To treat the symptoms of a dental infection, the dentist will try to get rid of it by applying some of these options.
Drainage of the abscess
The dentist makes a small incision over the abscess to drain the pus it contains. Pressure is applied to encourage the contents to drain out, and the area is washed with a physiological solution. Sometimes, it’s necessary to leave a rubber drain so that the wound doesn’t close and the material continues to come out.
Root canal treatment
In order to eliminate the infection and preserve the affected tooth, the dentist can perform an endodontic or root canal treatment. This consists of perforating the tooth element until reaching the center of the tooth, where the infected pulp tissue is.
Each canal of the tooth is cleaned and drained with instruments and lavages. Then the canals are filled and sealed. A filling or crown is placed on the tooth to restore its anatomy.
In cases where root canal treatment is not possible, the infected tooth must be extracted. The surgery also involves draining the accumulated pus and cleaning the infected area very well.
Beyond the dental treatment that is established, it’s usually necessary to supplement with the use of antibiotics. This helps to eliminate bacteria, prevent the infection from spreading, and promote recovery.
Patients with symptoms of a severe dental infection that spreads through the body should be admitted to a hospital and urgently reviewed by a maxillofacial surgeon.
Antibiotics are administered intravenously along with surgical drainage of the abscess. The degree of respiratory disease should be evaluated, and the patient should be monitored for the possibility of sepsis.
Like this article? You may also like to read: 3 DIY Treatments to Remove Tartar from Your Teeth
How to prevent a dental infection
To avoid the appearance of the annoying symptoms of a dental infection, there are certain habits that should be practiced on a regular basis. Proper oral hygiene is the key to a healthy mouth.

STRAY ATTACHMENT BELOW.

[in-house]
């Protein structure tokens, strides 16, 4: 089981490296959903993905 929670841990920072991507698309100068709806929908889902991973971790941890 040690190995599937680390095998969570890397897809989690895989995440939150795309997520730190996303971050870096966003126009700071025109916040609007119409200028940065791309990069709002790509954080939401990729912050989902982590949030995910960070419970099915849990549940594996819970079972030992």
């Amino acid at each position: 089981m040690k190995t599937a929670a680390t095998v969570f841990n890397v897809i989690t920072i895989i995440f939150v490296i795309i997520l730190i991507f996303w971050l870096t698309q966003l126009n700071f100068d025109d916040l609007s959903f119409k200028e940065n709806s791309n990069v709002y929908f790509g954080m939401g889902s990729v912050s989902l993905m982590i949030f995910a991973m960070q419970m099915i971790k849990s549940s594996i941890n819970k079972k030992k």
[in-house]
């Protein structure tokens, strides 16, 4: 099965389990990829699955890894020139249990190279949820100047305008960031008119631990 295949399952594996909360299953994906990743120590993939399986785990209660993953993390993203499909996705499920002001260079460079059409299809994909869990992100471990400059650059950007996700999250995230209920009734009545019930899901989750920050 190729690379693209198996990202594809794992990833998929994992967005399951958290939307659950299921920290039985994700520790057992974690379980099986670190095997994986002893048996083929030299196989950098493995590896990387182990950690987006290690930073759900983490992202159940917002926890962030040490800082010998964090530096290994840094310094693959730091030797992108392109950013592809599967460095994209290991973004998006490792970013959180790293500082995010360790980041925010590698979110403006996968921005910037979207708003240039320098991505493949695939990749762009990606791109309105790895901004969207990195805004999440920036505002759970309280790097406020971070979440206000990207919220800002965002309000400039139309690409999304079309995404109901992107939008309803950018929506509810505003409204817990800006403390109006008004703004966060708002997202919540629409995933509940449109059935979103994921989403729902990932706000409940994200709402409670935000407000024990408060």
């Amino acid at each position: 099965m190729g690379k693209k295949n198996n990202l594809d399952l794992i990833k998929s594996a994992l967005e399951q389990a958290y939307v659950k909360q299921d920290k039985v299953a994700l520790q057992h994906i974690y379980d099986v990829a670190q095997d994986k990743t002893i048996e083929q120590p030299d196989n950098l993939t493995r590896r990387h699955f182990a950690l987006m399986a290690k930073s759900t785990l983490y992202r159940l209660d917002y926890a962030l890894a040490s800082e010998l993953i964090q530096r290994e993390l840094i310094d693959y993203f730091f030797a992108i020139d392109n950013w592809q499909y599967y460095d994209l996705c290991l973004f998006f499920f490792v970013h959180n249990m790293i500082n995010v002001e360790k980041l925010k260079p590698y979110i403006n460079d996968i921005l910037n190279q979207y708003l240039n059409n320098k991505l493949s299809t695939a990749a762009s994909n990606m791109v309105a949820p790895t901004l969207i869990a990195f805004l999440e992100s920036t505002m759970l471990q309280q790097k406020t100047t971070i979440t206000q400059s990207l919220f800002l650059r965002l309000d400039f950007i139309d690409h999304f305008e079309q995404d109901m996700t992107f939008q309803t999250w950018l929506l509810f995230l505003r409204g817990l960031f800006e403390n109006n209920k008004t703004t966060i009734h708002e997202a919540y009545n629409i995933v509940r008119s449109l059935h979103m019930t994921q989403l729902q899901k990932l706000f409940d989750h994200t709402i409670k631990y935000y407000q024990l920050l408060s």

Frequent brushing and flossing are necessary to avoid cavities which, if left untreated, can lead to infections. The use of fluoride and a balanced diet with low sugar content will also prevent this tooth disease.
Regular visits to the dentist make a difference. It’s best to get dental checkups every six months.
Letting the symptoms of a dental infection pass by can have serious consequences. In case of any discomfort in the mouth, it is recommended to consult your dentist to immediately deal with the problem before it gets worse.
It might interest you...“]
All cited sources were thoroughly reviewed by our team to ensure their quality, reliability, currency, and validity. The bibliography of this article was considered reliable and of academic or scientific accuracy.
- de Los Ángeles, Fernándezt Mª, et al. “Complicaciones severas de infecciones odontogénicas.” Revista Médica Clínica Las Condes 25.3 (2014): 529-533.
- Ruiz, Luis Rodrigo Saucedo, and Luis Eder Fernández Reyes. “Tratamiento de absceso periapical agudo: Reporte de caso clínico.” Revista Mexicana de Estomatología 4.1 (2017): 71-72.
- Larena Fernández, Israel, et al. “Absceso submandibular producido por caries dental.” Pediatría Atención Primaria 18.71 (2016): e107-e110.
- Raya, Purificación Robles, et al. “Manejo de las infecciones odontogénicas en las consultas de atención primaria:¿ antibiótico?.” Atención Primaria 49.10 (2017): 611-618.
- López-Fernández, R. M., J. Téllez-Rodríguez, and A. F. Rodríguez-Ramírez. “Las infecciones odontogénicas y sus etapas clínicas.” Acta pediátrica de México 37.5 (2016): 302-305.
- Peña-Vera, Juan Jose. “Cirugía de absceso periodontal provocado por un proceso carioso.” Dominio de las Ciencias 6.4 (2020): 471-489.
- Velasco, Ignacio, and Reinaldo Soto. “Principios para el tratamiento de infecciones odontogénicas con distintos niveles de complejidad.” Revista chilena de cirugía 64.6 (2012): 586-598.
- Lascano Lucio, Mercy Catalina, and Karina Mishelle Ramírez Sánchez. Complicaciones sistémicas relacionadas con procesos infecciosos de origen odontógeno. BS thesis. Universidad de Guayaquil. Facultad Piloto de Odontología, 2019.
- González Quintero, Roberto, et al. Manejo de antibióticos en la práctica odontológica. Narración literaria. Corporación Universitaria Rafael Núñez, 2020.